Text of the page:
Employee’s human rights case against B.C.’s Ministry of Children and Family Development deferred amid workplace dispute

The Legislative Assembly of British Columbia in Victoria. Photo: HR Law Canada/Canva

A complaint made by a unionized employee against the Ministry of Children and Family Development, alleging discrimination based on physical and mental disability and religion, has been deferred by the British Columbia Human Rights Tribunal.

The employee alleged that she “was bullied and harassed by her co-workers and supervisors and was ultimately pushed out of her job because of her disability, workplace injury, and religious practices.” This was allegedly sustained over a period of six months.

Despite the Ministry’s attempt to address the complaint internally through its collective agreement with the British Columbia General Employees’ Union (BCGEU), the employee has been insistent on the matter proceeding without further delays.

Worker started in 2019

The employee began working as a child protection worker for the Ministry in November 2019. She later made several complaints under the collective agreement, raising issues of inappropriate behavior by colleagues, bullying, harassment, and allegations that her supervisors did not adequately address the ongoing issues she faced in the workplace.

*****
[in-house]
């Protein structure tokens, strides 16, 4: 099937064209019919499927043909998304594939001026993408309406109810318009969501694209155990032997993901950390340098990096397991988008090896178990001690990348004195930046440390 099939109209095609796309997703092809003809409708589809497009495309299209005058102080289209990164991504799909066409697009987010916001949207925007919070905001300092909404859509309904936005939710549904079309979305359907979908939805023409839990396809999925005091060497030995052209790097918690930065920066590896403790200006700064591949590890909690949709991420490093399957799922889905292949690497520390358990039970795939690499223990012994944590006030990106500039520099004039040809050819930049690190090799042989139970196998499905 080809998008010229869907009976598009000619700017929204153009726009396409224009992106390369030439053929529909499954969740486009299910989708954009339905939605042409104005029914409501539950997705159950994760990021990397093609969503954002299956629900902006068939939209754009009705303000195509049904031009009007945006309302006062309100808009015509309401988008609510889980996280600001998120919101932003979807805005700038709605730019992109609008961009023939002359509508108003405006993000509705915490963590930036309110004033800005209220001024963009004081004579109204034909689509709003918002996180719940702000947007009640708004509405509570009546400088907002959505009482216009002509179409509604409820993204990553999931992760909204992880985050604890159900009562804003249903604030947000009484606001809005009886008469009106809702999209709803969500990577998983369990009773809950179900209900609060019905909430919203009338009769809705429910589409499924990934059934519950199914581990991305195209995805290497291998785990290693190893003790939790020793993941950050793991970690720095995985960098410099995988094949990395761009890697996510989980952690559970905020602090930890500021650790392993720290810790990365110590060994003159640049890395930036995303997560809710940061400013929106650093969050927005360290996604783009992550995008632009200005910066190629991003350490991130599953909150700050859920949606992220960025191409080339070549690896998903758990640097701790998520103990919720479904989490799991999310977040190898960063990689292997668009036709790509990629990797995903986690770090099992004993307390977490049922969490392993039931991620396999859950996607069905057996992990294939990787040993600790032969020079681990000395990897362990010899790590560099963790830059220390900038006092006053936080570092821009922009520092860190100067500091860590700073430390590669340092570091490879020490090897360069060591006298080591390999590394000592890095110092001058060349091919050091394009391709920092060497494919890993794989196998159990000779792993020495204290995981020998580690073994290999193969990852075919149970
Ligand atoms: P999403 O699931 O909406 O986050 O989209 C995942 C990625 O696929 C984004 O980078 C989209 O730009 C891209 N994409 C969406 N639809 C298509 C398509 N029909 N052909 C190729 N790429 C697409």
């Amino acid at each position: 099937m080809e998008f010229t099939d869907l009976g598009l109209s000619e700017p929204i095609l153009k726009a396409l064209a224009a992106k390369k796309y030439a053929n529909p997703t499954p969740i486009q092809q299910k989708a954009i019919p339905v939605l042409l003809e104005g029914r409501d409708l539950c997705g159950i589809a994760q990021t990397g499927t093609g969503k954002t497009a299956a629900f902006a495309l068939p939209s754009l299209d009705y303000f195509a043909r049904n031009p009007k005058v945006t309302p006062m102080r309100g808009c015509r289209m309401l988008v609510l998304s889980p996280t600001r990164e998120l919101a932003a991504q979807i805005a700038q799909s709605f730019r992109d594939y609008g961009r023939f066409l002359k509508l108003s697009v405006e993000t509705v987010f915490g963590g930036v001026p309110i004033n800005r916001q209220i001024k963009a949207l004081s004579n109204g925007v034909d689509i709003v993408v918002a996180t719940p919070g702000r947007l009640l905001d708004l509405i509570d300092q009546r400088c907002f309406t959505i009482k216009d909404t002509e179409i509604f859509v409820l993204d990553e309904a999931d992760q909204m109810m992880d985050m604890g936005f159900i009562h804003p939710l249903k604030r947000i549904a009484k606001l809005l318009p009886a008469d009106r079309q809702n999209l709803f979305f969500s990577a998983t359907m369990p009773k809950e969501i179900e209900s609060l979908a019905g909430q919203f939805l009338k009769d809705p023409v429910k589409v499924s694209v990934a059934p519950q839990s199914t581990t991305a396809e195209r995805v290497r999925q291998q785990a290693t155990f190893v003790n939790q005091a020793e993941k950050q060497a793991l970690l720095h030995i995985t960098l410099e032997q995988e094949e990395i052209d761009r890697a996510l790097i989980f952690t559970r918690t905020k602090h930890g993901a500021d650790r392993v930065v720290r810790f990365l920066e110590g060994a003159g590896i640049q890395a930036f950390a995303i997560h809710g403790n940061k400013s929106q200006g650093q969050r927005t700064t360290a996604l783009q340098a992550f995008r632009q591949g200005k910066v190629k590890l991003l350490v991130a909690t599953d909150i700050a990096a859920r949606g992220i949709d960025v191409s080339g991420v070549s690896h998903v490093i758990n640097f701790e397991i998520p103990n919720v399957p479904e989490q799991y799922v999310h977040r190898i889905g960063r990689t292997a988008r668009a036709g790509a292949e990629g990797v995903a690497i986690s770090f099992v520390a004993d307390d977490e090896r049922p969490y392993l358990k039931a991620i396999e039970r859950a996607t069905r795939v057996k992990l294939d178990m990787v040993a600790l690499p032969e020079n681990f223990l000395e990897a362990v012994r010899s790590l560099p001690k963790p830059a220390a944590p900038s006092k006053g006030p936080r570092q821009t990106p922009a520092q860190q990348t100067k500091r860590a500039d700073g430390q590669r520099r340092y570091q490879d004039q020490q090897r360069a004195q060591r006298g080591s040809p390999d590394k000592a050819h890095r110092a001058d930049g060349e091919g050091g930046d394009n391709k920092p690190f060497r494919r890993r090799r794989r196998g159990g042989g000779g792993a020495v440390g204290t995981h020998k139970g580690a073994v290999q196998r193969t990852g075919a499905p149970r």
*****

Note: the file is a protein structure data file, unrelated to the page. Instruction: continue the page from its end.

But the Ministry has asked the tribunal to defer the complaint until the resolution of several related disputes under its collective agreement. The ministry’s application was granted by the tribunal, putting the complaint on hold temporarily.

Duplication of proceedings

The tribunal, in its analysis, emphasized the importance of avoiding needless duplication of proceedings and the potential unnecessary expenditure of resources.

“The tribunal has said that what is fair to the parties, and in the public interest, is avoiding whenever possible the unnecessary duplication of proceedings and expenditures of public and private resources,” the ruling noted.

The tribunal granted the Ministry’s application to defer the complaint until the resolution of the panel’s process or for a period of six months, whichever comes first. The employee retains the right to apply to lift the deferral if certain conditions arise regarding the resolution of the workplace disputes, it said.

For more information, see Employee v. B.C. Ministry of Children and Family Development, 2023 BCHRT 123 (CanLII)

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